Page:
Rejoice heartily, O daughter Zion, shout for joy, O daughter Jerusalem!
See, your king shall come to you; a just savior is he, meek,
and riding on an ass, on a colt, the foal of an ass. - Zechariah 9:9
Our Holy Week begins in the narthex with the Gospel of Matthew and a scene prophesied by Zechariah (or ‘deutero-Zechariah’) around 520 BC. What kind of king is this, who rides on a humble donkey? Something different is about to occur. Our Pope, Benedict XVI, writes of this in his new book, “Jesus of Nazareth (Part II), Holy Week: From the Entrance into Jerusalem to the Resurrection”:
He is a king who destroys the weapons of war, a king of peace and a king of simplicity, a king of the poor. …through this anchoring of the text in Zechariah 9:9, a “Zealot” exegesis of the kingdom is excluded: Jesus is not building on violence; he is not instigating a military revolt against Rome. His power is of another kind: it is in God’s poverty, God’s peace, that he identifies the only power that can redeem. (pp. 4, 5)
Benedict goes on to describe the throng of pilgrims that Jesus had joined ever since Jericho, where he had healed Bartimaeus. The song “Blessed is he who enters in the name of the Lord!” was part of the ‘pilgrim liturgy’. For those who have made a pilgrimage before, often there are traditional songs, prayers, and readings that accompany one, either on the bus or on the grounds of the pilgrimage site. These pilgrims coming for Passover had their own rituals too, including the blessing as they arrived at the temple, “We bless you from the house of the Lord.” (Psalm 118) I’m reminded of the wonder and awe of seeing St. Peter’s Basilica in Rome, on a recent pilgrimage. There is a thrill to be at the heart of our Catholic faith and all that is related to the witness of the apostles.
Our professor Pope, always the teacher, takes advantage of this text to condemn violent sectarianism:
The cruel consequences of religiously motivated violence are only too evident to us all. Violence does not build up the kingdom of God, the kingdom of humanity. On the contrary, it is a favorite instrument of the Antichrist, however idealistic its religious motivation may be. It serves, not humanity, but inhumanity. ...No; violent revolution, killing others in God’s name, was not his [Jesus’] way. (15)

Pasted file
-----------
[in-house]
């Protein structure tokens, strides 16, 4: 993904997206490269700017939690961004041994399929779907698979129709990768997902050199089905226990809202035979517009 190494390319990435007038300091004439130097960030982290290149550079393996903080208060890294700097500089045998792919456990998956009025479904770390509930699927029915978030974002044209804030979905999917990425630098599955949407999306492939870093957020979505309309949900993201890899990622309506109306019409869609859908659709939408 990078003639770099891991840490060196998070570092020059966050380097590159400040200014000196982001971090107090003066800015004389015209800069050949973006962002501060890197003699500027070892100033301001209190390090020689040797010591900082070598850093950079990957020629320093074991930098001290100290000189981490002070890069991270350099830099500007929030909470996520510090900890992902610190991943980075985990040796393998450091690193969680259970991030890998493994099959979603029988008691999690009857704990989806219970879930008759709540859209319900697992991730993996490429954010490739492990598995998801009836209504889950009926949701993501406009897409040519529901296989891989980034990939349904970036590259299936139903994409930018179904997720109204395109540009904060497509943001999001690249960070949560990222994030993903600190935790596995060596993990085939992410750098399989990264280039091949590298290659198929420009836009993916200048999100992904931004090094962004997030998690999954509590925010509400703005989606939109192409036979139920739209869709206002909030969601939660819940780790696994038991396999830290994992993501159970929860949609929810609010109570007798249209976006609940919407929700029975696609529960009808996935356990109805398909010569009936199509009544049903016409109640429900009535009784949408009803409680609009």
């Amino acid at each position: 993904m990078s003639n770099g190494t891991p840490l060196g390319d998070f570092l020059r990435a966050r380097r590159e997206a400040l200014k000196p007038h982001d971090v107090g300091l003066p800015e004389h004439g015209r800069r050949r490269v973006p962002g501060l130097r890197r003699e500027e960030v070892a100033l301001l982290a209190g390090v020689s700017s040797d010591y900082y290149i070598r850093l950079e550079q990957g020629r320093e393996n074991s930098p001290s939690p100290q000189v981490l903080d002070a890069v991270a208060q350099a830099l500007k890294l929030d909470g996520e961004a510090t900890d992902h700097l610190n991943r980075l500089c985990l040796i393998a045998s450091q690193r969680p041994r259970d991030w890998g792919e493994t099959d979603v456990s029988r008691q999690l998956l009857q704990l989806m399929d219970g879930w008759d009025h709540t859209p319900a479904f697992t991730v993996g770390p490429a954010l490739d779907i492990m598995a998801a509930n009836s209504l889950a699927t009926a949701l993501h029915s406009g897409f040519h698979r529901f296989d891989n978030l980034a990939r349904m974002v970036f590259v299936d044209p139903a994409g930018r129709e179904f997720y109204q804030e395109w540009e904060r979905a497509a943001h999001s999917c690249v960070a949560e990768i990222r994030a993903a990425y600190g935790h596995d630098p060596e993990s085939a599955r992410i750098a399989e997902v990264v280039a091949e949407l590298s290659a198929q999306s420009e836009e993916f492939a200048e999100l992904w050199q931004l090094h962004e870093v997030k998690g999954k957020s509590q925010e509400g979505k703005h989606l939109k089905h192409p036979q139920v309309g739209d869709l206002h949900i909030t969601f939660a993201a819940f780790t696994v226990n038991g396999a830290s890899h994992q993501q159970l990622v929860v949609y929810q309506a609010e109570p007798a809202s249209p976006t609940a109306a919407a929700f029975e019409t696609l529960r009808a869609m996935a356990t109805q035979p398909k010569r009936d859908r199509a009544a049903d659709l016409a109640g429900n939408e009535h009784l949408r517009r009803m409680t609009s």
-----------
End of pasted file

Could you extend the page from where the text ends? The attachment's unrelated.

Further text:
Where is this donkey, this ‘animal of the poor’, leading Jesus? It is leading Him to His Passion, to His great kenosis, His self-giving, to create a ‘house of prayer for all peoples’. Benedict writes of the ascent to Jerusalem, literally from below sea level in Galilee to now 2500 feet above, and its purpose:
The ultimate goal of Jesus’ “ascent” is his self-offering on the Cross, which supplants the old sacrifices; it is the ascent that the Letter to the Hebrews describes as going up, not to a sanctuary made by human hands, but to heaven itself, into the presence of God (9:24). This ascent into God’s presence leads via the Cross- it is the ascent toward “loving to the end” (cf.Jn13:1), which is the real mountain of God. (2)
Our liturgies this coming Holy Week draw us into the reality of Jesus’ experience of His last week of human life. If you were living in Jerusalem 2000 years ago would you take time to be with Jesus? If He invited you to join Him at the Last Supper, would you take the time to be with Him and the apostles? If you knew He was being driven and beaten, along SE 192nd St. and would be crucified on St. Stephen’s property, would you come to console Him, to pray for Him, to be with Him in His hour? Would you go to the tomb with Mary of Magdala with spices and perfume to anoint His Body? He has invited you to join Him in this Holy Week 2011. May it be the best week of your life.
“Will you not watch one hour with me?”
- ▼ April (4)